The predictable trajectory that guided the lives of their parents is gone and Canada’s youth are coming of age in an era of complexity and uncertainty that has delayed or even destroyed the landmarks that once signalled life transitions, says the Canada’s Vital Signs 2012 -Vital Youth report.
“The linear path from school to career, home ownership, and family has disappeared,” said Ian Bird, President and CEO of Community Foundations of Canada. “We want communities to recognize that this is ‘the new normal.’ We need to work with youth to find better ways of preparing and supporting them for a journey that is less certain and more fragmented.”
The national quality-of-life report, released today, aims to provide communities and policy-makers with a snapshot of the youth experience in Canada. It pulls together research conducted by many organizations to paint a comprehensive picture of the economic, educational and societal factors affecting youth as they enter adulthood, amidst a backdrop of rapid change.
Among the report’s key findings are:
Big debt, little work. After graduation, youth are saddled with debt that can take 14 years to pay off. Then only piecemeal or part-time employment awaits: 1 out of 3 move into a low-skilled job after graduation.
Summer jobs at all-time low. The youth unemployment rate is consistently double the national average. In June, it was 14.8% compared to the national average of 7.2% and summer jobs in 2012 were at the lowest level since data was first collected in 1977.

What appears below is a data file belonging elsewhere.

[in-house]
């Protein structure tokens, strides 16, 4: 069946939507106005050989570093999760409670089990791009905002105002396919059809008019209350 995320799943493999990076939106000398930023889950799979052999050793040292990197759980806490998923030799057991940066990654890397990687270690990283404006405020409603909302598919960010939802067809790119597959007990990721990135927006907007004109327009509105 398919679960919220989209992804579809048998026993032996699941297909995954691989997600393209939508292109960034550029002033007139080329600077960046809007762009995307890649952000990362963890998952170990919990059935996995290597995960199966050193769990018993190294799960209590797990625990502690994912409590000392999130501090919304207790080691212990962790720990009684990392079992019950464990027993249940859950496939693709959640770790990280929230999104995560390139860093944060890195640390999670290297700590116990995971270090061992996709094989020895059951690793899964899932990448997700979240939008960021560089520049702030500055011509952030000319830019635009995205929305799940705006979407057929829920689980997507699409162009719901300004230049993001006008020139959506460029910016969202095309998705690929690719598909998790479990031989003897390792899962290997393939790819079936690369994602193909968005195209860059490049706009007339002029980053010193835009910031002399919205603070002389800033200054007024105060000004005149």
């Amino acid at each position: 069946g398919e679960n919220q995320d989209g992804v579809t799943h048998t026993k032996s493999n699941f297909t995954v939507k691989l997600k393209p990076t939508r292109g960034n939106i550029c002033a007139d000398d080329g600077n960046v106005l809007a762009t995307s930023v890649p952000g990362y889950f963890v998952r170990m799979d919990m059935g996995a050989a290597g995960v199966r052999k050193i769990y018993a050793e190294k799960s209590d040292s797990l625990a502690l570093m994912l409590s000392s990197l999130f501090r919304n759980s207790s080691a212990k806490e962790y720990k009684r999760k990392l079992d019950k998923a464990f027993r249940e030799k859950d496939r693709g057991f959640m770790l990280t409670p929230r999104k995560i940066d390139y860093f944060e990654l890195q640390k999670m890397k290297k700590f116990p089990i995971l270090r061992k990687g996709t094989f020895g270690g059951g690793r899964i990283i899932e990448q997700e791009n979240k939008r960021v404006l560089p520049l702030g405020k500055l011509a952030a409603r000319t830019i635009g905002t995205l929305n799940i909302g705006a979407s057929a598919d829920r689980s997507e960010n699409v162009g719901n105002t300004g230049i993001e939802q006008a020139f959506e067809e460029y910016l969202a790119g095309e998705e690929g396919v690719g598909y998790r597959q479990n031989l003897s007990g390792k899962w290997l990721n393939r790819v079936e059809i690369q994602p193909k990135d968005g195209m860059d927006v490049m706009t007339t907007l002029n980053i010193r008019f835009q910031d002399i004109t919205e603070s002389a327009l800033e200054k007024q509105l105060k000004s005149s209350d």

Delays in post-secondary. Young people are delaying the start of post-secondary education to improve high-school grades, or save for tuition, which has risen up to 200% in some provinces in the past 20 years.
Retirees still working. Young people today face competition from Baby Boomers who are hanging onto jobs longer, or returning to work after retirement age.
Young people are already feeling financial and other impacts.A staggering 3.2 million of 12- to 19-year-olds in Canada are at risk for developing depression. A recent CAMH study of Ontario students also found that “the rate of students reporting psychological distress has risen to 43%, up from 36% in the 1999 survey.”
But growing up in an era of rapid change has also helped prepare youth for some of the challenges ahead. They are tech-savvy, connected to vast networks and are passionate about public policy and global issues, even if they don’t show it on voting day or via traditional institutions. They place a high value on personal relationships and want to align their values with the work they do.
“If any country can grapple with these challenges, it’s Canada,” said Bird. “We are one of the best educated countries in the world. But like others, we need to come to grips with the gap between who is thriving and who is being left behind. The consequences of inaction are too serious – for young people and our communities.”
The Vital Youth report is supported by Deloitte and will be released today at 9:30 a.m. at Carleton University’s School of Public Policy and Administration, followed by a press conference at Parliament Hill at 12 noon. Community Foundations of Canada is also holding a Vital Youth Dialogue and Design Workshop in Ottawa on Oct. 3, to begin moving from research to action.
Communities across Canada releasing local reports
Vital Signs is an annual community check-up conducted by community foundations across Canada. It provides a comprehensive, reader-friendly look at how our communities are faring in key quality-of-life areas such as learning, health, housing and the environment.
Today, 14 community foundations across Canada launch their own local reports at vitalsignscanada.ca.
Community Foundations of Canada is the national network for Canada’s more than 180 community foundations, which help Canadians invest in building strong and resilient places to live, work, and play. Find out more at www.cfc-fcc.ca.